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Posted at 11:00 AM ET, 03/23/2009

World Meteorological Day: The Air We Breathe

By Ann Posegate

Wx and the City

* Work Week Starts With Early-Spring Chill: Our Full Forecast *

Today, meteorologists and weather and climate enthusiasts throughout the world will be celebrating World Meteorological Day, a holiday of the United Nation's World Meteorological Organization. You may want to greet and congratulate your local meteorologists today, but don't get too close...Some, like Capital Weather Gang's Jason Samenow, have been known to have bouts of uncontrollable laughter and giddiness every March 23.

In honor of World Meteorological Day, here are a few quiz questions related to this year's theme -- "Weather, Climate and the Air We Breathe"...

1. Which layer of the atmosphere contains weather and the air we breathe?
2. On average, what percentage of the air we breathe is oxygen?
3. Which of the following is not a greenhouse gas?
4. T or F: Termites produce 11% of natural methane gas emissions globally.
5. T or F: Pollutants in the air can change cloud composition, precipitation cycles, other weather patterns and climate.
6. What air quality grade did the Washington-Baltimore area receive in 2008?
7. How much did the life expectancy of D.C. residents increase from 1980 to 2000 because of a reduction in particulate air pollution?

Keep reading for the full questions and answers, and more about World Meteorological Day...

1. Which layer of the atmosphere contains the air we breathe and the weather we see?
a. Stratosphere
b. Magnetosphere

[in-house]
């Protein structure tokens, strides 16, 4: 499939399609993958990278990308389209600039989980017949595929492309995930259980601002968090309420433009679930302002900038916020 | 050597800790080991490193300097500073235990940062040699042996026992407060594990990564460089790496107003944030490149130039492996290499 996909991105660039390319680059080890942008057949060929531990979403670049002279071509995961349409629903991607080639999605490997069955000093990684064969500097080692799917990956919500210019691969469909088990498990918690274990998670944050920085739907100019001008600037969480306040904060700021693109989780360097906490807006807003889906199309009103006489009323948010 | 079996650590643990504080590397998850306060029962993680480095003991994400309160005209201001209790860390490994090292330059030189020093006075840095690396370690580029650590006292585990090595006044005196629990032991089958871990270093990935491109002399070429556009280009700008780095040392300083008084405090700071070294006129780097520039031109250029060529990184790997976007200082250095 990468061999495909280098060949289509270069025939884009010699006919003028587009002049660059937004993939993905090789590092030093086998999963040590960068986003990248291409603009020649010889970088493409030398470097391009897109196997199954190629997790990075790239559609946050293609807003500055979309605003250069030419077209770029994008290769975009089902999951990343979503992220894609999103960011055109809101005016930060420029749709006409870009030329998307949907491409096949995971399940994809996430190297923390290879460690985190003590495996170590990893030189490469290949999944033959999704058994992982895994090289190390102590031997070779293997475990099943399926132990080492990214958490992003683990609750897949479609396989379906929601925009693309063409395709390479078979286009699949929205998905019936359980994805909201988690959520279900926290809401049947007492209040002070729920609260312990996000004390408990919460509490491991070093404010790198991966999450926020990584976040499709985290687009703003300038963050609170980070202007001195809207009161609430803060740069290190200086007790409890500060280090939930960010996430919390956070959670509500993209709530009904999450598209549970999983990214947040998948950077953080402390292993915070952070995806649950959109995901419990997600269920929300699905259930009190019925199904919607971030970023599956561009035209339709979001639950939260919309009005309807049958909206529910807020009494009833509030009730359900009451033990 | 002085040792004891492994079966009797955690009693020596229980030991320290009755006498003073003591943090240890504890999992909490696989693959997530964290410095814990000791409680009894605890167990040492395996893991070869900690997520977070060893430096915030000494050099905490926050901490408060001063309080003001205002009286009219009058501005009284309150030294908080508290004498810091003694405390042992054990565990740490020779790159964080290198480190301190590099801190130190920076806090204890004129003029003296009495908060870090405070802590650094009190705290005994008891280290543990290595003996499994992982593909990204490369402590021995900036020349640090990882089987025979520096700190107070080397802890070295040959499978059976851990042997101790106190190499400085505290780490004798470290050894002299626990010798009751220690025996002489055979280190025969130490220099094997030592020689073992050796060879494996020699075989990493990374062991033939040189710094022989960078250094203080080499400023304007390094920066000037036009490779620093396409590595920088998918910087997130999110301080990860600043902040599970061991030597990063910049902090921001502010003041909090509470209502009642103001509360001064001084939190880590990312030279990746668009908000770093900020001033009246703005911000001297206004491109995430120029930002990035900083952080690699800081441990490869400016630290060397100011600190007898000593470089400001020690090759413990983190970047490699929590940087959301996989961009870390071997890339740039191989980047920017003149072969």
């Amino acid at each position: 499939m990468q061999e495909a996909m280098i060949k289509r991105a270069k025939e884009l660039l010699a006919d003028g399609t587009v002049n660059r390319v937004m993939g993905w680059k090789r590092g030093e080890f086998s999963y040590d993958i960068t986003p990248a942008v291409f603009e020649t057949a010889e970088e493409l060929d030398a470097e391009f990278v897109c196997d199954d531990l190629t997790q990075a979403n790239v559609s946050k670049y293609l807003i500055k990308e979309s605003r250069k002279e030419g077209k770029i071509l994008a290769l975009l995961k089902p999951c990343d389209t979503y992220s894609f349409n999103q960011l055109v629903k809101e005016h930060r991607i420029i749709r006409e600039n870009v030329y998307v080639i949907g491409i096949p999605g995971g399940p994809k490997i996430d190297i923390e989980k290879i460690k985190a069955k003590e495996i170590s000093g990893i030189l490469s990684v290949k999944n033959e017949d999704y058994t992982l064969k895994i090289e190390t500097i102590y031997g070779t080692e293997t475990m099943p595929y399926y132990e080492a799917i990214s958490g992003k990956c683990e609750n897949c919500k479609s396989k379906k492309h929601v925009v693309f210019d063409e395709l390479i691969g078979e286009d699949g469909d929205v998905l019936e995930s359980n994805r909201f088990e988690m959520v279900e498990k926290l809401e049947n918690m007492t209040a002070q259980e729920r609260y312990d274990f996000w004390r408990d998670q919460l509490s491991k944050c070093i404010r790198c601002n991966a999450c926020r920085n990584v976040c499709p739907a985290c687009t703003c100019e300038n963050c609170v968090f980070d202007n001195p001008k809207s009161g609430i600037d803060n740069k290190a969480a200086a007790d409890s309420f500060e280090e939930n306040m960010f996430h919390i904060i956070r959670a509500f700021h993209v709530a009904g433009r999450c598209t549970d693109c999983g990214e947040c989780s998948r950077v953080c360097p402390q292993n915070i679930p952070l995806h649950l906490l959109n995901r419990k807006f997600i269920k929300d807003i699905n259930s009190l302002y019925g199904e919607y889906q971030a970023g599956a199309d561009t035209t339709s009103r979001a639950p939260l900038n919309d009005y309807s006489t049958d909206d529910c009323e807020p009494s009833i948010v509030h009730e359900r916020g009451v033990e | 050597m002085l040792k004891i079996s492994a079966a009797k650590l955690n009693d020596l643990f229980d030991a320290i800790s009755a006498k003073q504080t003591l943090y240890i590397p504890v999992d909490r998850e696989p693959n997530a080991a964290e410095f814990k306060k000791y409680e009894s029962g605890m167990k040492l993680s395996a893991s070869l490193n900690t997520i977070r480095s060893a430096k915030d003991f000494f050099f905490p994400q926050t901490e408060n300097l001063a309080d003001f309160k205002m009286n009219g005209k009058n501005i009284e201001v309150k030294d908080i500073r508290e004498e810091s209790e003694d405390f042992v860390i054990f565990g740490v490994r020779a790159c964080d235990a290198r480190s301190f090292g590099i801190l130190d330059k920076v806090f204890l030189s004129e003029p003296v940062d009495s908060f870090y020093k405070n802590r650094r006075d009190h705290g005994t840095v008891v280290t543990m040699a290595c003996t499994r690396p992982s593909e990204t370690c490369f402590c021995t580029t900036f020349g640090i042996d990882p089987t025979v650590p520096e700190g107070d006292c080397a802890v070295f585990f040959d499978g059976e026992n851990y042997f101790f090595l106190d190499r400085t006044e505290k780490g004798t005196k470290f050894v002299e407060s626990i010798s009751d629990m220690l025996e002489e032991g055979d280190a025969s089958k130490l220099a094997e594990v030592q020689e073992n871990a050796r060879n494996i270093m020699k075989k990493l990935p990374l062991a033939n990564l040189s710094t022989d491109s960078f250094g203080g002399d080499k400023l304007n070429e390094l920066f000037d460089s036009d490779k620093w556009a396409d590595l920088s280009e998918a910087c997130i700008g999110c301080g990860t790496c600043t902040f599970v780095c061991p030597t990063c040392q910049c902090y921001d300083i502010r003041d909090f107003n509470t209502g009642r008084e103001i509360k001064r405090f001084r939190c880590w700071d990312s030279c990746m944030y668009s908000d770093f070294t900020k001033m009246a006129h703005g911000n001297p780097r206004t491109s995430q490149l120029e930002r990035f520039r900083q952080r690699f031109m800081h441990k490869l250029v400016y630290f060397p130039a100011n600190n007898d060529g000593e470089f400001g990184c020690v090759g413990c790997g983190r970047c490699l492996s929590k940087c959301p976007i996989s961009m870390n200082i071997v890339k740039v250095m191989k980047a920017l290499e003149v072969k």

c. Troposhere
d. Ionosphere

2. On average, what percentage of the air we breathe is oxygen?
a. 21%
b. 55%
c. 70%
d. 15%

3. Which of the following is not a greenhouse gas?
a. Water vapor
b. Carbon dioxide
c. Methane
d. Helium

4. True or False: Termites produce 11% of global methane gas emissions from natural sources.

5. True or False: Pollutants in the air can change cloud composition, precipitation cycles, other weather patterns and climate.

6. What air quality grade (based on ozone and particulate pollution) did the American Lung Association give the Washington-Baltimore metro area in 2008?
a. A
b. B
c. D
d. F

7. Based on a recent study on life expectancy performed by Harvard and Brigham Young universities, about how much did District residents' life expectancy increase from 1980 to 2000 because of a reduction in particulate air pollution?
a. 5 weeks
b. 7 months
c. 2 years
d. 14 days

Why is the air we breathe worth celebrating? Besides the obvious (we need it to live), it contains a precise recipe of gases that support all life on Earth. It cycles around and around, through oceans and forests and between humans, plants and animals. It creates skies that captivate us and drives Earth's climate. It is constantly in motion. Yet, because of this property, air transports other things -- like pollen and pollutants -- with it. We are inextricably linked to the rest of the planet through the air we breathe.